Step 1: Unbridled optimism in October;
Step 2: A season of awful, defenseless, losing basketball;
Step 3: A pathetic display of woebegone misery at season's end, which always seems to include disparaging remarks about the Lakers;
Step 4: More quickly-fomented unbridled optimism, this time about the draft lottery;
Step 5: Angst and despair when we lose said lottery and end up picking X+1 in a draft of X players;
Step 6: A long healing process that includes talking ourselves into the draft pick and resulting in eventual unbridled optimism.
This season? A little different. The narrative has shifted. Sure, we experienced the lottery/draft roller coaster as usual, and most of us who were undeniably down on Harrison Barnes have talked ourselves into believing he's a godsend. But... where is the unbridled optimism? Where is the giddy happy-go-lucky Golden State of Mind that seems to ripen in October? Is it just that we can't find fanposts and fanshots in the new SBN layout, or is it something more?
Here's the problem: now, we have something to lose. This team is actually... good. Maybe even really good. We aren't familiar with this feeling — we have not been trained for this. There are actual expectations this year. Optimism can flow like water when you have nowhere to go but up.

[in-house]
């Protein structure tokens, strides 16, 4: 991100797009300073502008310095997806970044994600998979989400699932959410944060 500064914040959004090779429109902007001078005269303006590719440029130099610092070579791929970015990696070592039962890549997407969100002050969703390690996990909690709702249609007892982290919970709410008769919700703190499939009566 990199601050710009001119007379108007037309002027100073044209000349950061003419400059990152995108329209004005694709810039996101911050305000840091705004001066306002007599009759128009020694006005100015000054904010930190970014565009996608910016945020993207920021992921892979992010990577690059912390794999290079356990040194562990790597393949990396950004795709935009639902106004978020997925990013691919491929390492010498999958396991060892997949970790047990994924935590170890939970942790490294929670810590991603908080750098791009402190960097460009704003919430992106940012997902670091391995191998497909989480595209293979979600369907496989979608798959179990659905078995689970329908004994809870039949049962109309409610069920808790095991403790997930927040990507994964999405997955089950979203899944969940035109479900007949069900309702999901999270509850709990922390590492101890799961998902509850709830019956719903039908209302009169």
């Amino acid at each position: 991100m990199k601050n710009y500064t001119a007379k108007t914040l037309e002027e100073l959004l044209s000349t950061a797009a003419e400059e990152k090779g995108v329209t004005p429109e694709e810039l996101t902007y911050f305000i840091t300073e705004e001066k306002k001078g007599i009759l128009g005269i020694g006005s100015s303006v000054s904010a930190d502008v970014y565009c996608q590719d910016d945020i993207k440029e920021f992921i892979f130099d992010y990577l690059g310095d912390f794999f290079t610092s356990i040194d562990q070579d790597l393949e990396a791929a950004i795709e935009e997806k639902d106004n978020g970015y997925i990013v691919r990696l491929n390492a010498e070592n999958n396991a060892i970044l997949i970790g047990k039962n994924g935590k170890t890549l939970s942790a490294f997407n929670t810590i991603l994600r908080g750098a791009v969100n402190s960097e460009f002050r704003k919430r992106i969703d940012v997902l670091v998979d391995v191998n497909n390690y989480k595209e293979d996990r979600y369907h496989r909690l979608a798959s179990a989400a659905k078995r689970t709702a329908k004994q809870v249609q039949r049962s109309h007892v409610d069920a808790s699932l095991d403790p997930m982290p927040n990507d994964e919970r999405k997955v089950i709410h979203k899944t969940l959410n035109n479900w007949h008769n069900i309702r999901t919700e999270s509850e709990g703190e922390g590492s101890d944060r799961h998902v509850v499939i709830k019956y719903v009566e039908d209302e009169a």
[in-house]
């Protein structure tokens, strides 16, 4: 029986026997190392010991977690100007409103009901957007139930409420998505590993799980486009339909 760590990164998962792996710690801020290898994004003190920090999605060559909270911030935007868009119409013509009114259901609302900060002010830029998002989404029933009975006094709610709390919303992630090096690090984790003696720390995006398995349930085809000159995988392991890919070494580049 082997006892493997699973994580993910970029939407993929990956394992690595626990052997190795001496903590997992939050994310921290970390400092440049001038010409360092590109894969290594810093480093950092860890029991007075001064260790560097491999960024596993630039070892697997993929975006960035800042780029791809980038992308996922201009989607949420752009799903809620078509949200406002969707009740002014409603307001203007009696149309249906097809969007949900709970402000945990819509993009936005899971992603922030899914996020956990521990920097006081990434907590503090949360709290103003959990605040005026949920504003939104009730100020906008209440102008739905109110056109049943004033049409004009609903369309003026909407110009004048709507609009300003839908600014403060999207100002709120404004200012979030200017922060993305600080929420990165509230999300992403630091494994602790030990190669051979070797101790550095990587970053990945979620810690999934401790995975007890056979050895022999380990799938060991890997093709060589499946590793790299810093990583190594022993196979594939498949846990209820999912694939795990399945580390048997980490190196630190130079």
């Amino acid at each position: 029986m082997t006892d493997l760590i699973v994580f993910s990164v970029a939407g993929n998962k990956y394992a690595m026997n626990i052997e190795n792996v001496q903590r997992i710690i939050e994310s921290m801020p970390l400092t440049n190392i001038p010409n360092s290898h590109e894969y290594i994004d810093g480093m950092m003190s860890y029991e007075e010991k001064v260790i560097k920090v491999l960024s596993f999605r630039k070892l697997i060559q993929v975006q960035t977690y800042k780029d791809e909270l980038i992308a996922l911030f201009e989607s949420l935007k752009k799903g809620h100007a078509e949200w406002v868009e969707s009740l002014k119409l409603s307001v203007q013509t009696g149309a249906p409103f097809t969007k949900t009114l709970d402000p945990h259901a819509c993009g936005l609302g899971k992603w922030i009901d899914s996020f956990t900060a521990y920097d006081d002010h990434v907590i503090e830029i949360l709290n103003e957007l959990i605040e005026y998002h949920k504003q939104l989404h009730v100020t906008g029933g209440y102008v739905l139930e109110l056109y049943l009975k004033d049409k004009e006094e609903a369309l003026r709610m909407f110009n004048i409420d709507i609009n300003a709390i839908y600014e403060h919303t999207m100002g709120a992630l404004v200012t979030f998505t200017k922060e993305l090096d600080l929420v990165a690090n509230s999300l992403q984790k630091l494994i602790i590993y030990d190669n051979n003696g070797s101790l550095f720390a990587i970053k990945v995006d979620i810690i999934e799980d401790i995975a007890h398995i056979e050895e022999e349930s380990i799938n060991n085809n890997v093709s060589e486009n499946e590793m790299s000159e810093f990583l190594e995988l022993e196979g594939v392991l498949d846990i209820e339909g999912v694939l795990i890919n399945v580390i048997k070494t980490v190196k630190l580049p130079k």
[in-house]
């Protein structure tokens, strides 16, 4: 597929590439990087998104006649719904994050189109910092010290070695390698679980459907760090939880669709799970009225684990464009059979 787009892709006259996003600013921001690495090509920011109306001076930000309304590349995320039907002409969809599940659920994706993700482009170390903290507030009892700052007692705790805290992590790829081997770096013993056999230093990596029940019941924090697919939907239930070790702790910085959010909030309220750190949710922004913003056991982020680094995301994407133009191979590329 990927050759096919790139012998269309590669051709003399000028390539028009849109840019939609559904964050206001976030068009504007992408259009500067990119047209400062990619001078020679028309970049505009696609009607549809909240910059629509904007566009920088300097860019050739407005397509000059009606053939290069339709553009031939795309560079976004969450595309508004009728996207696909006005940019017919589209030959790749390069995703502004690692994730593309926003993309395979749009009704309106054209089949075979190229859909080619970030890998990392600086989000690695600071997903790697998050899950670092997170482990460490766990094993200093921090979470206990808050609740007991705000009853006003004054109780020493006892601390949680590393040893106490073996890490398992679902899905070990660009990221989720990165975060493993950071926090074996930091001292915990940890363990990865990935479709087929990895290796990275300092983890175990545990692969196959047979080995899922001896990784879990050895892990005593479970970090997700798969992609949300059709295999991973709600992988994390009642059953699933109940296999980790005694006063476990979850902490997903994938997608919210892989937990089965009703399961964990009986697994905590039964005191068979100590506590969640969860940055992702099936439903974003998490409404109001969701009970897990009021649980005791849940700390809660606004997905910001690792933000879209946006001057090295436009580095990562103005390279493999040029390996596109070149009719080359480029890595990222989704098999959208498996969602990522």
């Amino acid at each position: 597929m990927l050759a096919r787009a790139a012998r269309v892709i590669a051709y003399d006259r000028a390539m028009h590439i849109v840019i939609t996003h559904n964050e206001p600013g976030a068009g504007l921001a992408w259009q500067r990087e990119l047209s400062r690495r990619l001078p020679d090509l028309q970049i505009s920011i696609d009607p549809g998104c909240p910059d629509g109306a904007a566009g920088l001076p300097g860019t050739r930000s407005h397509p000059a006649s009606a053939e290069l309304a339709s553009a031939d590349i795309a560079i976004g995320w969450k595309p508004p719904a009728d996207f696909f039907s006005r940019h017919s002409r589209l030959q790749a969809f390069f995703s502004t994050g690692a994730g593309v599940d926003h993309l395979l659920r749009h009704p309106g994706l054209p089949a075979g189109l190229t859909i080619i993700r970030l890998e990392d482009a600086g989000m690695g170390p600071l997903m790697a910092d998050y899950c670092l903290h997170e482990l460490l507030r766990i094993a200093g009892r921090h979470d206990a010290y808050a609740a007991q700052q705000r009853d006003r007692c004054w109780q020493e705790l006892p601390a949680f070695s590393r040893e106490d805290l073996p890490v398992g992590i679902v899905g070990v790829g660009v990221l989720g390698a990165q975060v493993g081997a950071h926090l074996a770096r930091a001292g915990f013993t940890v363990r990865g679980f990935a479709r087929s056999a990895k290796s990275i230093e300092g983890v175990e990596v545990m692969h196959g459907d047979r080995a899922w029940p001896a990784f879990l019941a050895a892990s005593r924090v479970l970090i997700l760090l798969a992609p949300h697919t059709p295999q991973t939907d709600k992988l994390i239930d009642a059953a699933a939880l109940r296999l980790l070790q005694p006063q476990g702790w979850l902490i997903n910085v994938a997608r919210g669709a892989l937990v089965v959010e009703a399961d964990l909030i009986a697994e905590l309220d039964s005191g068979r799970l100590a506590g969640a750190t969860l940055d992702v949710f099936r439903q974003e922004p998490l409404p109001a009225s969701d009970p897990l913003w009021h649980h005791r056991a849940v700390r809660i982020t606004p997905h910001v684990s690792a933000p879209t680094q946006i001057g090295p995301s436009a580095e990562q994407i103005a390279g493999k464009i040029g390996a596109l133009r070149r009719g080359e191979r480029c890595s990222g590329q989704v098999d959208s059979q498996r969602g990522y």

I think, honestly, that we are scared. We're scared that we won't meet expectations. That even when we do have a good team, we still won't amount to anything. (This is the part of the post where I start to worry that I'm subconsciously talking about my own life, but let's just move on.)
Heightened expectations are forcing us to face reality. And that reality is simple: it all hinges on a pair of surgically altered ankles. We remember, all too well, the feeling of abject horror last year when Stephen Curry turned up court and pulled up lame and we all said "oh no, not again". Also familiar is the story of Andrew Bogut, planning to get some run in camp and play in preseason games, and then oh wait well maybe just the last game, and then oh actually he's going to visit his surgeon and he might not make opening day. Yeah, we know that feeling.
But we haven't experienced it with this sort of team. Yknow, the sort of team that's good. That's balanced, and might finally have the defensive difference maker, and the rebounding ability and size, and has the shooters, and the depth, and no glaring chemistry disasters on the horizon, and competent players at every position. It means a lot more now, and we might lose it before we even have it.
And so we hold our breath. We tense up whenever Steph makes a cut, even in a crappy preseason game that we watch from a grainy illegal feed. And we tense up when we read any article about Bogey still not having a timetable for return. We see this season, one that can actually, no for real this time, be successful — we see how tenuous it is. It's kind of paralyzing.
The upshot for us is that we don't take this for granted. A playoff spot isn't just some pie-in-the-sky aspiration — it's something that we should expect. That's a big deal around here. And I think a lot of us will be holding our breath on every cut, every article, every body that hits the floor, until we finally get to a point where we can say, "so this is what winning basketball feels like". And hopefully that will be the moment that we can truly start redefining the Golden State Warriors fan experience.